Norma Jean Abraham: The Colorful, Charismatic, Compassionate, Charitable Celebrity that We All Love!
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By Alice Fisher Edelman
Coming to the United States as a five-year old Lebanese orphan, and speaking only French and Arabic, Norma Jean has become Miami’s darling.
Norma Jean Abraham, one of the most philanthropic, well-known and respected women in town now has purple hair. So, what else is new? We expect nothing less from this Lebanese orphan who through her generosity and outrageous persona has stolen our hearts.
At the time she first arrived in Miami from Lebanon, her adoptive parents, Anthony and Genevieve Abraham, were already prominent folks who were involved in numerous charitable organizations. When she deplaned, wearing her cute outfit bought in Paris, but soiled since she got sick on the plane, she was overwhelmed by the huge family and the many media who greeted her.
No more. Being noticed by the media is second nature to her. Google Norma Jean and she is in more newspaper articles than many of our Hollywood super-stars. And well deserved. Her moxie and standing up for the rights of others started at an early age. The Abrahams went to the Lebanese orphanage to adopt one child. But Norma Jean wouldn’t leave without her brother Tommy, who was one year younger, so Anthony and Genevieve left with both sister and brother. And Norma Jean has been helping people in all walks of life ever since.
Norma Jean’s father was one of the founders of St. Jude Hospital and the spectacular Miracle Ball, which was totally underwritten by the Abrahams. Held every year it was attended by an array of celebrities whom they paid to attend and stay at hotels. Prior to the ball, her mom held a party at her lavish home. (Frank Sinatra, one of the many celebs Norma Jean met through St. Jude, coincidentally had a show on the one-year anniversary of Genevieve’s death.)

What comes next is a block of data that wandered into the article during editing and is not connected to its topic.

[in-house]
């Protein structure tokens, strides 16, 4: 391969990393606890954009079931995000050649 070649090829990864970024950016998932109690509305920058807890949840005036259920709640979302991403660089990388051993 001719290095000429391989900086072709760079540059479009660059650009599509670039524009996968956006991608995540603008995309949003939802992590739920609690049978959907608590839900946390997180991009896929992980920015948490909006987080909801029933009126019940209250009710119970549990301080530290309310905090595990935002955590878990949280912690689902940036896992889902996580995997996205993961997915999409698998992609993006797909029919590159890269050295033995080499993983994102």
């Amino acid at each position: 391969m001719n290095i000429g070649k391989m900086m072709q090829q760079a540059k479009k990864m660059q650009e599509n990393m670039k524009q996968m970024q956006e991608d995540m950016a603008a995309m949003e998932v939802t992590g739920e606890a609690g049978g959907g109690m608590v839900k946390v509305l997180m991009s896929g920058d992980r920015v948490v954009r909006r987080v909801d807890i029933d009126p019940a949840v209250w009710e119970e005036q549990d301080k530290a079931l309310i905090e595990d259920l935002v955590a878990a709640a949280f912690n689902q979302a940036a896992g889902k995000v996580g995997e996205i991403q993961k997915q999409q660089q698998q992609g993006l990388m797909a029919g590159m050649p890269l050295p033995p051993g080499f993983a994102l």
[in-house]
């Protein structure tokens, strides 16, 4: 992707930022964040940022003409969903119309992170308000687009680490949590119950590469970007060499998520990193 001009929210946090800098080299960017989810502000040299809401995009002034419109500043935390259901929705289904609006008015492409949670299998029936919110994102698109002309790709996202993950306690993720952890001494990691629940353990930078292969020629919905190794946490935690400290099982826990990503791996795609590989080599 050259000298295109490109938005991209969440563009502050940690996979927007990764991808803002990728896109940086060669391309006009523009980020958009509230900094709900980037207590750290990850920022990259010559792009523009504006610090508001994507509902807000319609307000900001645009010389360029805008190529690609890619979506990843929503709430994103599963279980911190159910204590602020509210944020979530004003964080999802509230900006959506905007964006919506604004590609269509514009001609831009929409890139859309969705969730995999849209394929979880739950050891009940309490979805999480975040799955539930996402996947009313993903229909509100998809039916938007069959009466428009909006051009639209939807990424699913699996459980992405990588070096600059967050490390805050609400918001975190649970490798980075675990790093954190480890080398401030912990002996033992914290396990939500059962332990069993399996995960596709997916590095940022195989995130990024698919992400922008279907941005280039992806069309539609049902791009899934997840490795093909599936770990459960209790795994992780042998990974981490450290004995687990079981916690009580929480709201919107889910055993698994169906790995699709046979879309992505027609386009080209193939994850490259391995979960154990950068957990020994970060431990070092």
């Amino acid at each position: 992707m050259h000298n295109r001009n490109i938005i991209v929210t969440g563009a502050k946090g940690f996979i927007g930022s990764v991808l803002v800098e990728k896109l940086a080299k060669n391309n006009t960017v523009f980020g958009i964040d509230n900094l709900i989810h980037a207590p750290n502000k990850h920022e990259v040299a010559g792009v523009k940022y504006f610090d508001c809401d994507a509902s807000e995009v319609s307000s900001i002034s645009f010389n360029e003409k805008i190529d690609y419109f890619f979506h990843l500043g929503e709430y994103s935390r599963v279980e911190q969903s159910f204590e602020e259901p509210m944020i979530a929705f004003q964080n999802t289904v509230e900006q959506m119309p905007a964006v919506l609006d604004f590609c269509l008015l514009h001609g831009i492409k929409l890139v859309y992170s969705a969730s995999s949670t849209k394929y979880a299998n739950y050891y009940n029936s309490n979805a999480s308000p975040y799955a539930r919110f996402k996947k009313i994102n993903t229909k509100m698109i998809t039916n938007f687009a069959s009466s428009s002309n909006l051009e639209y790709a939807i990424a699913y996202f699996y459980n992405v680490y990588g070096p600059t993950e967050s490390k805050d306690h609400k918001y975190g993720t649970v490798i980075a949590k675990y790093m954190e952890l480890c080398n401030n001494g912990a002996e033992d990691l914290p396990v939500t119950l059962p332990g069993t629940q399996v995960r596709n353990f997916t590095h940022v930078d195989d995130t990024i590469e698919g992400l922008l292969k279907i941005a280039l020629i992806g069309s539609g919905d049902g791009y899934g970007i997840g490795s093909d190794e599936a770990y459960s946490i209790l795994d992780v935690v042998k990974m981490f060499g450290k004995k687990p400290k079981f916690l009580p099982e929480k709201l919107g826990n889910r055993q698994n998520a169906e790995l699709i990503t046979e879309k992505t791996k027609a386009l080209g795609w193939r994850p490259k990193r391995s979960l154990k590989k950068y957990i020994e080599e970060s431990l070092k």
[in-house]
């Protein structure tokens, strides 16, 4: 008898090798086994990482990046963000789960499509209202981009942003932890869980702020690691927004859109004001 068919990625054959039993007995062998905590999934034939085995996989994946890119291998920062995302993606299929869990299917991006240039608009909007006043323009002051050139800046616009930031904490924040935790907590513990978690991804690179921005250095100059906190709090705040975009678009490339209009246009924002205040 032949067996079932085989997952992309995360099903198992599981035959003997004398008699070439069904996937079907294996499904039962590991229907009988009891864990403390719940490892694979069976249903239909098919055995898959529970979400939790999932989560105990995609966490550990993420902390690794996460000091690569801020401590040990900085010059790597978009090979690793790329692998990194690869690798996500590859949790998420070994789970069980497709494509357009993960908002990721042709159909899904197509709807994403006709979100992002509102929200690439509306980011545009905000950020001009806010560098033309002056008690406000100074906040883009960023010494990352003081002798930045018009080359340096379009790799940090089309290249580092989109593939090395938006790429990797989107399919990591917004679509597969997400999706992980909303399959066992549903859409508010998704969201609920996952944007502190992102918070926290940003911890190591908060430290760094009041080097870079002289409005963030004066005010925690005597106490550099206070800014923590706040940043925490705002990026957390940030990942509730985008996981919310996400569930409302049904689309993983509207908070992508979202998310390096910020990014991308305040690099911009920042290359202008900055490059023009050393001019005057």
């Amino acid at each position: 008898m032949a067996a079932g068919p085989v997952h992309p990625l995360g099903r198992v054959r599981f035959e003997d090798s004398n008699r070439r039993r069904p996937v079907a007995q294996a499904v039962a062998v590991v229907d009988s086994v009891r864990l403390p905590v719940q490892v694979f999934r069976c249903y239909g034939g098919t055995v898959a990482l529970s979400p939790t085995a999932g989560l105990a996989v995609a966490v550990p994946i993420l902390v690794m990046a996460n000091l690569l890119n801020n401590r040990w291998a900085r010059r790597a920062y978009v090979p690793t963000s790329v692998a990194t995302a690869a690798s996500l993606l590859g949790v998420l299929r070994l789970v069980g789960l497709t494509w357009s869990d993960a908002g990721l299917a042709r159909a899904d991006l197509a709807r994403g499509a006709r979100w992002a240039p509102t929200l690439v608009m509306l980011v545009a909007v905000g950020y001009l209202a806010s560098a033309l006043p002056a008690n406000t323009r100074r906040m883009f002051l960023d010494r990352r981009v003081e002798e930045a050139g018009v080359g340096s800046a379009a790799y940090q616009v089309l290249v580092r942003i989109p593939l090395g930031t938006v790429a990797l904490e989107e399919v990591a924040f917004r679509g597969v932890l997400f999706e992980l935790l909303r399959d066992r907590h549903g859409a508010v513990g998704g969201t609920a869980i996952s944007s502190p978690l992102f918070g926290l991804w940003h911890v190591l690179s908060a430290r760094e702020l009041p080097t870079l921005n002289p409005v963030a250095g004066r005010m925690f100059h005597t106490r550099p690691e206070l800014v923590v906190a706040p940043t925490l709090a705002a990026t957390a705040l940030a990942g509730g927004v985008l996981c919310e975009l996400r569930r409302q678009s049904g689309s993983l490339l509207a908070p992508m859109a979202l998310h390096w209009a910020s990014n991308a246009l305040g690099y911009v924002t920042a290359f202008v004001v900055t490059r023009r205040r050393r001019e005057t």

“My mom threw the best parties,” Norma Jean recalls. “I learned everything about doing events from watching her. Not a detail was missed.“ Thus the birth of Details, Details, Norma Jean’s event company. During the 15 years she was at the helm of this company, Norma Jean initiated many firsts, and her amazing themed parties helped to put Miami on the map. For example: in the 1980’s when South Beach was so hot, she started the idea of doing parties to benefit charities at popular clubs like Club Nu. “Now everyone does it,“ she says. Norma Jean, along with Meme Ferre, also did the far-out opening and closing events for the Film Festival when it was a fledgling company. Her parties for them promoted the Festival to a major happening known worldwide. Norma Jean hosted Christmas parties for the neglected and abused kids in Big Brothers Big Sisters. She had local celebrities act as Santa Clause and paid for all the presents handed out to the children. Many didn’t know who Santa was and had never received a holiday gift. The tradition she started has continued to this day. For her 30th birthday, she dressed as Marilyn Monroe – her name sake – and pulled up to the party venue in a white Rolls Royce. And these parties are just the tip of the iceberg of Norma Jean’s talent as a party girl.